Personal Opinion

I have spoken with administrators at both the K-12 and higher education levels and have come to a final decision.

My initial thoughts are that dual credit Computer Science would be a great solution for my students in the short term as they would be all but guaranteed college-level credit. They would get the “feel good” feeling of receive college credit.

However, in the long-term, I feel that Advanced Placement is the best solution because if counteracts the grade inflation inherent in K-12 education with the College Board exam. Here, the “feel good” feeling of receiving college credit would be genuine as they would have passed an effective 3rd party exam.

As the majority of students taking the class will pursue college after high school, the long-term solution of Advanced Placement seems to be the best option at this time.

How to Make It Better

There are a few different options that could be done to make this better for everyone involved all-around and level the attractiveness of both options for the short-term and long-term:

  1. Remove punitive actions for failure rates in excess of 15% in college-credit classes.
  2. Add oversight to monitor failure rates in college-credit classes and transfer students to non-college-credit classes when justified.
    NOTE: This is already done for many Advanced Placement courses but not Dual Credit.
  3. Genuinely align classroom, campus, and district expectations of college-credit participants (teachers & students) to those of the college that the credit is awarded through.

Fall Semester Grades Almost Done!

Almost to the finish line! Only have 1 1/2 days of school left! The 2nd quarter of the year is done, the semester exams are done, and we’re ready to start closing out the books on the first half of the 2016/2017 school year.

Semester 1 Grade Progress
Semester 1 Grade Progress

All of my classes are closed for the semester with the exception of one (BIM 3B). One of my students was absent today and missed his exam. He will make it up next week and then I’ll be ready to close out this semester.

It’s been an interesting first half of the school year! Have learned that we need a structured curriculum for robotics and alignment of it with the FIRST Tech Challenge robotics competition program.

We also need to reduce the number of students in Principles of Technology to a number that does not exceed the number of computers/seats in the room.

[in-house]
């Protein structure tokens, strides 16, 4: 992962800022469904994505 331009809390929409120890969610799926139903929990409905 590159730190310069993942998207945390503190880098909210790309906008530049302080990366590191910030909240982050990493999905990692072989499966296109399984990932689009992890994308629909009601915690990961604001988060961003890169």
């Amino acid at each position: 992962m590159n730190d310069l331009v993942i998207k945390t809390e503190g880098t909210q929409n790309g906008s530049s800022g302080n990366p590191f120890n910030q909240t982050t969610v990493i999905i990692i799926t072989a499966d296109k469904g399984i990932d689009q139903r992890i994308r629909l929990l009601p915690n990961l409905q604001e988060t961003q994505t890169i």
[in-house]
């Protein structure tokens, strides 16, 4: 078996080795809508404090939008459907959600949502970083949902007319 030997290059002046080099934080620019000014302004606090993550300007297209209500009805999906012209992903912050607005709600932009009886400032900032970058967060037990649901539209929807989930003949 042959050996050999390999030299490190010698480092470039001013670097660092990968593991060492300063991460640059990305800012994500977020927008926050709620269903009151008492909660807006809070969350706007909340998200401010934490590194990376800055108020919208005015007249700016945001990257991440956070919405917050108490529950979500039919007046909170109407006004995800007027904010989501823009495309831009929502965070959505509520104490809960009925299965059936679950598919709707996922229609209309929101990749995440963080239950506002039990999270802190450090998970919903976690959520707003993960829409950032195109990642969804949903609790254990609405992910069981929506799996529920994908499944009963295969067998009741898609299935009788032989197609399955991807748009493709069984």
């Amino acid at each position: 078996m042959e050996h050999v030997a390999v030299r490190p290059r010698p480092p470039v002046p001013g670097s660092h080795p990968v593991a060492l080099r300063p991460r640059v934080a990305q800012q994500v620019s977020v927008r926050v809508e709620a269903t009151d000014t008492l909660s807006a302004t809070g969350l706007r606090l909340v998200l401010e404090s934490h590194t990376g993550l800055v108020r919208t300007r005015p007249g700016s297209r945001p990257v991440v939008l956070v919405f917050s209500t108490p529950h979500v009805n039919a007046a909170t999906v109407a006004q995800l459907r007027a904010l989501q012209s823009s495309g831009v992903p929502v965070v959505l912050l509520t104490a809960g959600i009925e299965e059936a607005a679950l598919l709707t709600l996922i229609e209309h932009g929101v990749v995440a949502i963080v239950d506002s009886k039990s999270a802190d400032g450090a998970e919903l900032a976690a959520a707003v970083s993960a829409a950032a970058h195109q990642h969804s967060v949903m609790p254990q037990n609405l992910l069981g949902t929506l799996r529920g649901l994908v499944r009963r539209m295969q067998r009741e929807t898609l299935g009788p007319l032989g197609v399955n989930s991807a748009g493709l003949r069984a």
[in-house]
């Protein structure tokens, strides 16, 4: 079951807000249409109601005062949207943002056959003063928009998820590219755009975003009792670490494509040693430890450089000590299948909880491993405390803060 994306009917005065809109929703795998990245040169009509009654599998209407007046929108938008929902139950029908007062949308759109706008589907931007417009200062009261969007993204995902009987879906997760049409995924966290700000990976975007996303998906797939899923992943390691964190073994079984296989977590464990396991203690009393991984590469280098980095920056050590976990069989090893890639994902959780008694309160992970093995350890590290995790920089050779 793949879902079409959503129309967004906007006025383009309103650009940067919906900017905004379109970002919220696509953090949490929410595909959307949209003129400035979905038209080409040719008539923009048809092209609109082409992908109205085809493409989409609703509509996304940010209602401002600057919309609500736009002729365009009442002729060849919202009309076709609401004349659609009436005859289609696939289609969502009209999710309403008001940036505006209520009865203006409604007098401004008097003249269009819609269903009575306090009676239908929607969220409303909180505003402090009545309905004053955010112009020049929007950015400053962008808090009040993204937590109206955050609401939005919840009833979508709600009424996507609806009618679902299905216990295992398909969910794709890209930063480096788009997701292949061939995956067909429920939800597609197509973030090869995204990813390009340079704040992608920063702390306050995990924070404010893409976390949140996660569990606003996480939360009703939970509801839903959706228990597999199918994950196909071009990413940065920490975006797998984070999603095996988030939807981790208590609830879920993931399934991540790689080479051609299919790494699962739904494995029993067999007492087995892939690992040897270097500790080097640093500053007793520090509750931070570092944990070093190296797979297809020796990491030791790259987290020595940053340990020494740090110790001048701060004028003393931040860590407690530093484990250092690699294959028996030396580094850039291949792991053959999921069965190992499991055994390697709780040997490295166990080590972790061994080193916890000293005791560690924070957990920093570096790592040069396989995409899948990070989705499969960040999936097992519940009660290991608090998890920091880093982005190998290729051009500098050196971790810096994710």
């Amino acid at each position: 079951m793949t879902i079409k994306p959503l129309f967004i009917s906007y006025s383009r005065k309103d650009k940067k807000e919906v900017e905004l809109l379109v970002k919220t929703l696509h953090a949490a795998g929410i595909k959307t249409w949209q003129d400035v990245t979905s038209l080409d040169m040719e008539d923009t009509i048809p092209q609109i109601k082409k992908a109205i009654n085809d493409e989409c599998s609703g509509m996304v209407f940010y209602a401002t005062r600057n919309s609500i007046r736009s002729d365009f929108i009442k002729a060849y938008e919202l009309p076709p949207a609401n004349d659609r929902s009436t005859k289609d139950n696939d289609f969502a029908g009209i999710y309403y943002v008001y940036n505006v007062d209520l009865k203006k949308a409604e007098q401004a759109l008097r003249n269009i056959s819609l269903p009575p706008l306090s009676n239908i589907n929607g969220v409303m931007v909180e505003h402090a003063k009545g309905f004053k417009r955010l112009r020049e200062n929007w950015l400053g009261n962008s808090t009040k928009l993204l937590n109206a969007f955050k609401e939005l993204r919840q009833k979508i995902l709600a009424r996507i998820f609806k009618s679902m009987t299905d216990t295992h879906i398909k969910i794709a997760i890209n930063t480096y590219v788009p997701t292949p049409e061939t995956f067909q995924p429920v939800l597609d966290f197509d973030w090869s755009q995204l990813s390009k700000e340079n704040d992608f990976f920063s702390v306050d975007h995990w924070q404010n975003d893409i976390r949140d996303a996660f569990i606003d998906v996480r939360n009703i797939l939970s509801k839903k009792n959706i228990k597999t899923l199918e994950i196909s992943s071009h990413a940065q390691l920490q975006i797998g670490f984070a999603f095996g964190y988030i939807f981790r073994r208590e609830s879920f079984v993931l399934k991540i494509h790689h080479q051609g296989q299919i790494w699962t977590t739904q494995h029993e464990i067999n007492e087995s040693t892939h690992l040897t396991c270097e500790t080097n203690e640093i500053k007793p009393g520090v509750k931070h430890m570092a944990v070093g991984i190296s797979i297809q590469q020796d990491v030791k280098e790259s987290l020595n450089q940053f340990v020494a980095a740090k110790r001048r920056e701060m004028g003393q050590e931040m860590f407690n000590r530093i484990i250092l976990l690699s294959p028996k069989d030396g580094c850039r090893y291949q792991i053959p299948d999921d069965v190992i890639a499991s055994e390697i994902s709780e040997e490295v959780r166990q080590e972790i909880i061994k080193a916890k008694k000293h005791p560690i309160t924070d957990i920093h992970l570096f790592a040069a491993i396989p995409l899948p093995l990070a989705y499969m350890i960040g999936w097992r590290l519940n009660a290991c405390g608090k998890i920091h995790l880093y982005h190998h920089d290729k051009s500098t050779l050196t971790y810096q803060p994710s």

Pre-Exam Grades

It seems we were just talking about grades and here we are at the conclusion of the first semester! Hard to believe that we are now at the midway point of the 2016/2017 school year.

As we come into semester exams week, I have run my current S1 reports which factor Q1 and Q2 but don’t have a semester exam calculated in.

Computer Science I

1st Semester - Computer Science I (Pre-Exam)
1st Semester – Computer Science I (Pre-Exam)

As you can see, the grades in Computer Science for S1 led to a double-hump camel and not a nice bell curve. While we have a nice spike in the 80’s (42.85%), we have another smaller spike in the 50’s (14.28%).

Currently, this class has failure rate of 21.43%. Hopefully, the semester exam will be enough to pull some of those failures up to passes.

Principles of Technology

1st Semester - Principles of Technology (Pre-Exam)
1st Semester – Principles of Technology (Pre-Exam)

As you can see here, the grades don’t give us a nice bell, but there is no double-hump. At present, 44% of the students in the class are holding an “A” for the semester.

Currently, the class has a failure rate of 4%.

Robotics & Automation

1st Semester - Robotics & Automation (Pre-Exam)
1st Semester – Robotics & Automation (Pre-Exam)

As you can see here, the grades give us a nice bell, but it spikes in the 90’s. At present, 72% of the students in the class are holding an “A” for the semester with 38% of those holding a 100%.

Currently, this class has a 0% failure rate!

Business Information Management I

1st Semester - Business Information Management - 2B (Pre-Exam)
1st Semester – Business Information Management – 2B (Pre-Exam)

 

1st Semester - Business Information Management - 3B (Pre-Exam)
1st Semester – Business Information Management – 3B (Pre-Exam)
1st Semester - Business Information Management - 4B (Pre-Exam)
1st Semester – Business Information Management – 4B (Pre-Exam)
1st Semester - Business Information Management - 4A (Pre-Exam)
1st Semester – Business Information Management – 4A (Pre-Exam)
1st Semester - Business Information Management - All Sections (Pre-Exam)
1st Semester – Business Information Management – All Sections (Pre-Exam)

As you can see, all of these classes have a heavy shift to the A’s with 71% of all students enrolled. Just under 22% of students are evenly split between B’s and C’s.

Currently, all BIM classes together have just over a 7% failure rate for the semester.